Is Knox headed for fight about extradition?
WASHINGTON (AP) — Roman Polanski. Edward Snowden. Manuel Noriega. Through the years, the famous and the infamous have been caught up in the legal process called extradition, which governs whether one country will hand over fugitives from justice to another country.
It might ultimately be the turn of Amanda Knox, whose murder conviction in the stabbing of her roommate was reinstated by an Italian court, raising the specter of a long extradition fight. She said she’ll never willingly go back to Italy.
The Knox case is special because it raises the question of whether the U.S. government would send one of its own citizens to a foreign country to face a long prison term.
The answer: It’s been done before, though in less high-profile cases involving the governments of Canada, Mexico and other nations.
The U.S. has extradition treaties with more than 100 countries, including Italy, providing what would appear to be a strong legal foundation in favor of a request for Knox’s return to Italy.
“It’s absolutely not the case that an individual will not be extradited just because they are a U.S. citizen,” said Douglas McNabb, an international criminal defense attorney and an expert in international extradition law.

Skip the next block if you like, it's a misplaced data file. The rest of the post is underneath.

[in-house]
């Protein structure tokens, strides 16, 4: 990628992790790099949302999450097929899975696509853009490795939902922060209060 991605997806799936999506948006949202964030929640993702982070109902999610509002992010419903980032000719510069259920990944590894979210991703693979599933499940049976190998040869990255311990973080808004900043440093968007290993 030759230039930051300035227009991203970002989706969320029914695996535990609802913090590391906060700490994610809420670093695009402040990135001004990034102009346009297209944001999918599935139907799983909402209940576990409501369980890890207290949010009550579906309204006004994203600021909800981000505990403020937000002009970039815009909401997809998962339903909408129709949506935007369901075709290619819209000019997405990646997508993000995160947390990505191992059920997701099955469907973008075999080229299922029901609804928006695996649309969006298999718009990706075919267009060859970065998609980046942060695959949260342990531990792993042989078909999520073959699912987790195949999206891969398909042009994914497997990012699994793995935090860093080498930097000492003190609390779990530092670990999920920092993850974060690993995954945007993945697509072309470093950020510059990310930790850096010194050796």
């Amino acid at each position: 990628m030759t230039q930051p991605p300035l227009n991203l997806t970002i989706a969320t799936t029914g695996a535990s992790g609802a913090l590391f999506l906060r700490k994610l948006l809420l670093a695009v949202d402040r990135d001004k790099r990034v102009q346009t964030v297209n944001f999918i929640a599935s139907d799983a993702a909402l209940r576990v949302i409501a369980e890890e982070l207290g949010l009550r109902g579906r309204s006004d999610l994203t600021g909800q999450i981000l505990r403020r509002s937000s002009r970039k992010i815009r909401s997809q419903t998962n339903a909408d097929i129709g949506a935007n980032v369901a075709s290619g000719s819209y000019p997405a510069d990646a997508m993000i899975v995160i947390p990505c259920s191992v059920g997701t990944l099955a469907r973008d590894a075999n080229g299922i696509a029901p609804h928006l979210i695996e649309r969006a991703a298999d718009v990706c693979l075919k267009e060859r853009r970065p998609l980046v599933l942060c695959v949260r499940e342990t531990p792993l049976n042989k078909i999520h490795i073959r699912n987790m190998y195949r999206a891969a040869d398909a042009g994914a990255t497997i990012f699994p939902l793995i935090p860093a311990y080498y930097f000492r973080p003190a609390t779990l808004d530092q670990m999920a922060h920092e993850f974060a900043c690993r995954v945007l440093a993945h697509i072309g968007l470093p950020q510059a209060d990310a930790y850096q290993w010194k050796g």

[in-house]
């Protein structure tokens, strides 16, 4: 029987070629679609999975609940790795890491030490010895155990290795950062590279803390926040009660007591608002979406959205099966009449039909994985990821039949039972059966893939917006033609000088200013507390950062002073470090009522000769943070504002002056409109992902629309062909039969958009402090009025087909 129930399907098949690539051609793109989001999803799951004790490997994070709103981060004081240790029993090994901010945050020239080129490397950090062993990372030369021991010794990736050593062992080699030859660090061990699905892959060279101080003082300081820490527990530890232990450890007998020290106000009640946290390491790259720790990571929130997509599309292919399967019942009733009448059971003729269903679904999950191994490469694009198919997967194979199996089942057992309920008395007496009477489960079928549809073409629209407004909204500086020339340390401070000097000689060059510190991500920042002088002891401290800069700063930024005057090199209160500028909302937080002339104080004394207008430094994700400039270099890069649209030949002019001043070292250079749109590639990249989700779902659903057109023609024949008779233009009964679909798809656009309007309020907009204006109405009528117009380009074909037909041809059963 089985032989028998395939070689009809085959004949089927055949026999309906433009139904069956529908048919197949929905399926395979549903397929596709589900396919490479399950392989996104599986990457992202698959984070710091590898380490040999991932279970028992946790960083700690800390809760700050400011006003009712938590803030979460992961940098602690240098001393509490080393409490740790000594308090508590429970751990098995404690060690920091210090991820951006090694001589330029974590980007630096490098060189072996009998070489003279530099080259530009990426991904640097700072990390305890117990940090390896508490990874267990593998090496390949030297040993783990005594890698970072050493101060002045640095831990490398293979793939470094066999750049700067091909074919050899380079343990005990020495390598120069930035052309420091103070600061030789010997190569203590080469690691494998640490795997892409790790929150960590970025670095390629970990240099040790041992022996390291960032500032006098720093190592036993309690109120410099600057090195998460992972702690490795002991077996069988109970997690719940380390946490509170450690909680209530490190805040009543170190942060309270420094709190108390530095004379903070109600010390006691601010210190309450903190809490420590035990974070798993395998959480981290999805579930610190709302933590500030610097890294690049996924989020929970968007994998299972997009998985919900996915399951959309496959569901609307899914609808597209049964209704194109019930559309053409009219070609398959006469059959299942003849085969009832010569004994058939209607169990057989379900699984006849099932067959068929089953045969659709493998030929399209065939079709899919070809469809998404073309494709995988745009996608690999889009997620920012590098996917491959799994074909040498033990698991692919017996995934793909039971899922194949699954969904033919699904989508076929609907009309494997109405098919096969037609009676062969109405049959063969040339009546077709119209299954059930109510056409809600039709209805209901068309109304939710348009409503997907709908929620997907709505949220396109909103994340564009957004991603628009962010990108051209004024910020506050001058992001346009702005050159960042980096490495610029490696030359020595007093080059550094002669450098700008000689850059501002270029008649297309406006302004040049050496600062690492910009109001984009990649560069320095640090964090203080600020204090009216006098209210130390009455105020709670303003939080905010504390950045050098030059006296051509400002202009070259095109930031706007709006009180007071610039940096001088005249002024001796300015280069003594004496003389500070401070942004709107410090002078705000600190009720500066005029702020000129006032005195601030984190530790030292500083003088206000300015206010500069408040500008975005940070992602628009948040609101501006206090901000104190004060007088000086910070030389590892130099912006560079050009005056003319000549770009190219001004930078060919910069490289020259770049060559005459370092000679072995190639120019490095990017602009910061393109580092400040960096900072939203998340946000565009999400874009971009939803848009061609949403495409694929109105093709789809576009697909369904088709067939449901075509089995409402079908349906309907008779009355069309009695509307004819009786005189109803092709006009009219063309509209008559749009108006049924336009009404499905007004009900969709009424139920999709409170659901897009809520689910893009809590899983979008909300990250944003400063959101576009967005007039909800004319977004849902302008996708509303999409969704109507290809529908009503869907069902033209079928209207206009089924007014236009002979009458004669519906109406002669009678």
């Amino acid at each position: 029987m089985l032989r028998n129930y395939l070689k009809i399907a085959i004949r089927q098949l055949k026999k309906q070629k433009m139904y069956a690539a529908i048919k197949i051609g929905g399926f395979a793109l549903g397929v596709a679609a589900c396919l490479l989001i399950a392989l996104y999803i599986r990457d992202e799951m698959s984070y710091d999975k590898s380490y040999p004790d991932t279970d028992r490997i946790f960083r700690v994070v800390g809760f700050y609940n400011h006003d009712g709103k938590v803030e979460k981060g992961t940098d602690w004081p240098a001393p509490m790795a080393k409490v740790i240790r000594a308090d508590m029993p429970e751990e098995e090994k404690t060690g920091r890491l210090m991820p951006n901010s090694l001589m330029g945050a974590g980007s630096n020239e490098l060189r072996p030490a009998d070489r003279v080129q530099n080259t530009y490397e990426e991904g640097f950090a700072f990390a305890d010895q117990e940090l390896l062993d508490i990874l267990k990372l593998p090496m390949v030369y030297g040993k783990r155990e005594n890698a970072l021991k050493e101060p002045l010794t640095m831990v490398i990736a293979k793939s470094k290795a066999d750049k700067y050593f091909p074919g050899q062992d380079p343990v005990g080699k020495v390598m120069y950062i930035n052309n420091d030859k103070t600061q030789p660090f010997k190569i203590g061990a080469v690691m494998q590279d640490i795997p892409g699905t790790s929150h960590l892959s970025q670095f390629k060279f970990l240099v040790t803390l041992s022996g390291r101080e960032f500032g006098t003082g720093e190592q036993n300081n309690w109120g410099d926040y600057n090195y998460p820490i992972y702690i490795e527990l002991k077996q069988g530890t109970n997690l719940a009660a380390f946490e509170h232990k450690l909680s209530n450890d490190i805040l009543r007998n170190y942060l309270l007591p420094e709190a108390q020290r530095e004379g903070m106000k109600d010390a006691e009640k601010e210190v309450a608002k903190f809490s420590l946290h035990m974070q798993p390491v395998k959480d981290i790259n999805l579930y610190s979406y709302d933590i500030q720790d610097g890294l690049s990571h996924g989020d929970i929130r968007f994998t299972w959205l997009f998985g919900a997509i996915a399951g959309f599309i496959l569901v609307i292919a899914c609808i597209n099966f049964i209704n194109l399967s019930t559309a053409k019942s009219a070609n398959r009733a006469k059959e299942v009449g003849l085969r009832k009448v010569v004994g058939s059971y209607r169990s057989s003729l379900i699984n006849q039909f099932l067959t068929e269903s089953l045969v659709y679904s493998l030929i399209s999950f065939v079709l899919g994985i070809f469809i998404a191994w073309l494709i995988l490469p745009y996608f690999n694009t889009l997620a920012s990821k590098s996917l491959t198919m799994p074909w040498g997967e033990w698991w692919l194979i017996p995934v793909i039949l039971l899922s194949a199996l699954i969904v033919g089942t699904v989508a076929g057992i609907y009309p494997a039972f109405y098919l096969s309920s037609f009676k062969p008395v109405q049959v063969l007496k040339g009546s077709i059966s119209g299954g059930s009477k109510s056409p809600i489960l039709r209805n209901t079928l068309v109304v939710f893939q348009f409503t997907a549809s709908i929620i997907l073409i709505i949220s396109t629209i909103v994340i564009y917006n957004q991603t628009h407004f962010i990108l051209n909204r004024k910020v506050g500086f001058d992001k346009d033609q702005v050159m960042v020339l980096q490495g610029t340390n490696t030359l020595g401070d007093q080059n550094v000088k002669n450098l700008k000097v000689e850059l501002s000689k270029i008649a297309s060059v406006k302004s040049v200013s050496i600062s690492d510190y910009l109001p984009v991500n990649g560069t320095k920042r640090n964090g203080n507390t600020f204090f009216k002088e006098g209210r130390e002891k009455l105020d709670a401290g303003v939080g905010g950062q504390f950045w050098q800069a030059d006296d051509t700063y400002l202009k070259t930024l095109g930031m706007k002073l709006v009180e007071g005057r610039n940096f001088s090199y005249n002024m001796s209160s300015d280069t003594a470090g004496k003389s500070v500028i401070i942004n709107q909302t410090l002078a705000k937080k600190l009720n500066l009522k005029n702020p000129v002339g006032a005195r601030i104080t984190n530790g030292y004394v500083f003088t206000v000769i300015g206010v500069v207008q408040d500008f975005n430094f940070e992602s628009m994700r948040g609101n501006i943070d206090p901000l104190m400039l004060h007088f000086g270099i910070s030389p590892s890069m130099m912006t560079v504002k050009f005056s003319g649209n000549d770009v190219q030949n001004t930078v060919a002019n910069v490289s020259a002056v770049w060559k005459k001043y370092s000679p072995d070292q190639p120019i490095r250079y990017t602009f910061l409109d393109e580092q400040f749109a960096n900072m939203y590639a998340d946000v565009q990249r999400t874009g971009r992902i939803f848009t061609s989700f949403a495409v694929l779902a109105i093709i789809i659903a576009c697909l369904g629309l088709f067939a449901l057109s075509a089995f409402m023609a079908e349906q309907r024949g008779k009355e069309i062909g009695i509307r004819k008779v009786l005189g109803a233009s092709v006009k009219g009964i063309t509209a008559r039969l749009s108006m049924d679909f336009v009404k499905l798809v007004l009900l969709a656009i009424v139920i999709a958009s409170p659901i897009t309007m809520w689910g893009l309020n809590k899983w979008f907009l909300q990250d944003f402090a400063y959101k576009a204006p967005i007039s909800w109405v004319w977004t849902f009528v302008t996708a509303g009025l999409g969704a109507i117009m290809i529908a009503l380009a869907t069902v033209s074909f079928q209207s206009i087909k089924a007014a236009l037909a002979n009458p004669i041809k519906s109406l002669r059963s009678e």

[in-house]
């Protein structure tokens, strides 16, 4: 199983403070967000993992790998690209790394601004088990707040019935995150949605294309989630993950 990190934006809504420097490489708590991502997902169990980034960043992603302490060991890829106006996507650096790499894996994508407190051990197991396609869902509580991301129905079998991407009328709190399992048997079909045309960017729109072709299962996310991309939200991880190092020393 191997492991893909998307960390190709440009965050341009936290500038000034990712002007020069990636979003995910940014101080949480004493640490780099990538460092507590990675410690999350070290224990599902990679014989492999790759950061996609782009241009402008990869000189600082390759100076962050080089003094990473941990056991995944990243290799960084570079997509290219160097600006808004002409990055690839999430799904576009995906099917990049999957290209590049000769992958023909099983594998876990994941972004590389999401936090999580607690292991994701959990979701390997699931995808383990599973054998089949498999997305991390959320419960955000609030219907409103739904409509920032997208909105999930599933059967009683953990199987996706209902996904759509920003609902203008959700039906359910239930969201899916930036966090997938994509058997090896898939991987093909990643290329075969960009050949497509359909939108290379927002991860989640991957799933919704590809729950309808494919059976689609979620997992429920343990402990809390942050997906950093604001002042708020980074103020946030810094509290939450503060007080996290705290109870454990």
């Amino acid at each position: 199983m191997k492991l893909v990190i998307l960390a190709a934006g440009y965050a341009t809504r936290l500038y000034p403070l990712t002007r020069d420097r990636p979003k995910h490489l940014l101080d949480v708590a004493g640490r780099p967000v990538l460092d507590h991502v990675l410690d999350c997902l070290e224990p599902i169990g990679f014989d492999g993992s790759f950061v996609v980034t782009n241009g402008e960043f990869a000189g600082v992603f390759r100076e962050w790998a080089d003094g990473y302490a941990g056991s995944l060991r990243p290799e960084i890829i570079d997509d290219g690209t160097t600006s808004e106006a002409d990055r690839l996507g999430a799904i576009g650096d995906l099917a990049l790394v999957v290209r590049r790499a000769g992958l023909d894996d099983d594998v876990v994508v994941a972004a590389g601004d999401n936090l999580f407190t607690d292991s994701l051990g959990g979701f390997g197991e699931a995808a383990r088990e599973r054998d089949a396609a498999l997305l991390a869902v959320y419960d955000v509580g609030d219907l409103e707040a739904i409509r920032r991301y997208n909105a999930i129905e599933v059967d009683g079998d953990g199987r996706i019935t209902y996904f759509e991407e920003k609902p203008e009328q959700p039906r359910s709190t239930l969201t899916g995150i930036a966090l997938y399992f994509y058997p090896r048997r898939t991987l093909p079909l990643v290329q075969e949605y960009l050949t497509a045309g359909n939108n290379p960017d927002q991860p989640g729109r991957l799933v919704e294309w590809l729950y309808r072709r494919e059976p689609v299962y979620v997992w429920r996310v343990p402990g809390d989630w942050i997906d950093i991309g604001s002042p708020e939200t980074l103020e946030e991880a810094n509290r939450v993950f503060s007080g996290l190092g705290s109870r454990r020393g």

Time is on the side of Knox’s lawyers. Proceedings could take up to a year to play out in the Italian courts.
If Italy were to file a provisional arrest warrant after the Italian proceedings end, Knox’s lawyers could take the U.S. government through a judicial process in the courts and an administrative process at the State Department, which would make the decision.
State Department deputy spokeswoman Marie Harf declined comment Friday when asked whether the U.S. received an extradition request for Knox from Italian authorities, saying information is “private and confidential.”
She said the State Department is monitoring the case as it works its way through the Italian legal system but refused to provide further details, such as whether Secretary of State John Kerry would make the final decision on Knox if Italy asks for her to be returned.
Rules for posting comments
Comments posted below are from readers. In no way do they represent the view of Oahu Publishing Inc. or this newspaper. This is a public forum.
Comments may be monitored for inappropriate content but the newspaper is under no obligation to do so. Comment posters are solely responsible under the Communications Decency Act for comments posted on this Web site. Oahu Publishing Inc. is not liable for messages from third parties.
IP and email addresses of persons who post are not treated as confidential records and will be disclosed in response to valid legal process.
Do not post:
- Potentially libelous statements or damaging innuendo.
- Obscene, explicit, or racist language.
- Copyrighted materials of any sort without the express permission of the copyright holder.
- Personal attacks, insults or threats.
- The use of another person's real name to disguise your identity.
- Comments unrelated to the story.
If you believe that a commenter has not followed these guidelines, please click the FLAG icon below the comment.